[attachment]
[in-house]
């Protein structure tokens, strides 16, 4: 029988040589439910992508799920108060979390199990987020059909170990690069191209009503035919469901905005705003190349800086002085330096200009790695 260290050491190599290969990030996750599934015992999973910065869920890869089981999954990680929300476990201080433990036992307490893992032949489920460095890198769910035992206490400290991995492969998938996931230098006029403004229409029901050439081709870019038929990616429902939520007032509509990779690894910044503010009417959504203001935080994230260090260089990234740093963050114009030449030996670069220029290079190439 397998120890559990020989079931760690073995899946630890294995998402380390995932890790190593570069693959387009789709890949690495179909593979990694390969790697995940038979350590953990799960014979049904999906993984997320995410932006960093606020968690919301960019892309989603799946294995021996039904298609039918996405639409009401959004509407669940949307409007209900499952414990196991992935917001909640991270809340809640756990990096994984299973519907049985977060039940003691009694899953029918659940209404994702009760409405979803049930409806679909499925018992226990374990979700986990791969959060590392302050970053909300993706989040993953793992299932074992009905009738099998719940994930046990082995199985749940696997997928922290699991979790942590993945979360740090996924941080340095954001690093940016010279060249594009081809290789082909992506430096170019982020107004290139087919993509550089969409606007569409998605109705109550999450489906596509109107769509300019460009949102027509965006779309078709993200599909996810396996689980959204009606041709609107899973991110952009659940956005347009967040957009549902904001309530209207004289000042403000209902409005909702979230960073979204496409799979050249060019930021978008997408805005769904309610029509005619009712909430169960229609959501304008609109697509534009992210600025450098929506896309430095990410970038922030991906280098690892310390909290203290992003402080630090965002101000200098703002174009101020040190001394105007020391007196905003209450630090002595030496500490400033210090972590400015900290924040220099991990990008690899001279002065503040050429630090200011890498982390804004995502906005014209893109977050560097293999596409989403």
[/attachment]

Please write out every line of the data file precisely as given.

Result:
[in-house]
């Protein structure tokens, strides 16, 4: 029988040589439910992508799920108060979390199990987020059909170990690069191209009503035919469901905005705003190349800086002085330096200009790695 260290050491190599290969990030996750599934015992999973910065869920890869089981999954990680929300476990201080433990036992307490893992032949489920460095890198769910035992206490400290991995492969998938996931230098006029403004229409029901050439081709870019038929990616429902939520007032509509990779690894910044503010009417959504203001935080994230260090260089990234740093963050114009030449030996670069220029290079190439 397998120890559990020989079931760690073995899946630890294995998402380390995932890790190593570069693959387009789709890949690495179909593979990694390969790697995940038979350590953990799960014979049904999906993984997320995410932006960093606020968690919301960019892309989603799946294995021996039904298609039918996405639409009401959004509407669940949307409007209900499952414990196991992935917001909640991270809340809640756990990096994984299973519907049985977060039940003691009694899953029918659940209404994702009760409405979803049930409806679909499925018992226990374990979700986990791969959060590392302050970053909300993706989040993953793992299932074992009905009738099998719940994930046990082995199985749940696997997928922290699991979790942590993945979360740090996924941080340095954001690093940016010279060249594009081809290789082909992506430096170019982020107004290139087919993509550089969409606007569409998605109705109550999450489906596509109107769509300019460009949102027509965006779309078709993200599909996810396996689980959204009606041709609107899973991110952009659940956005347009967040957009549902904001309530209207004289000042403000209902409005909702979230960073979204496409799979050249060019930021978008997408805005769904309610029509005619009712909430169960229609959501304008609109697509534009992210600025450098929506896309430095990410970038922030991906280098690892310390909290203290992003402080630090965002101000200098703002174009101020040190001394105007020391007196905003209450630090002595030496500490400033210090972590400015900290924040220099991990990008690899001279002065503040050429630090200011890498982390804004995502906005014209893109977050560097293999596409989403």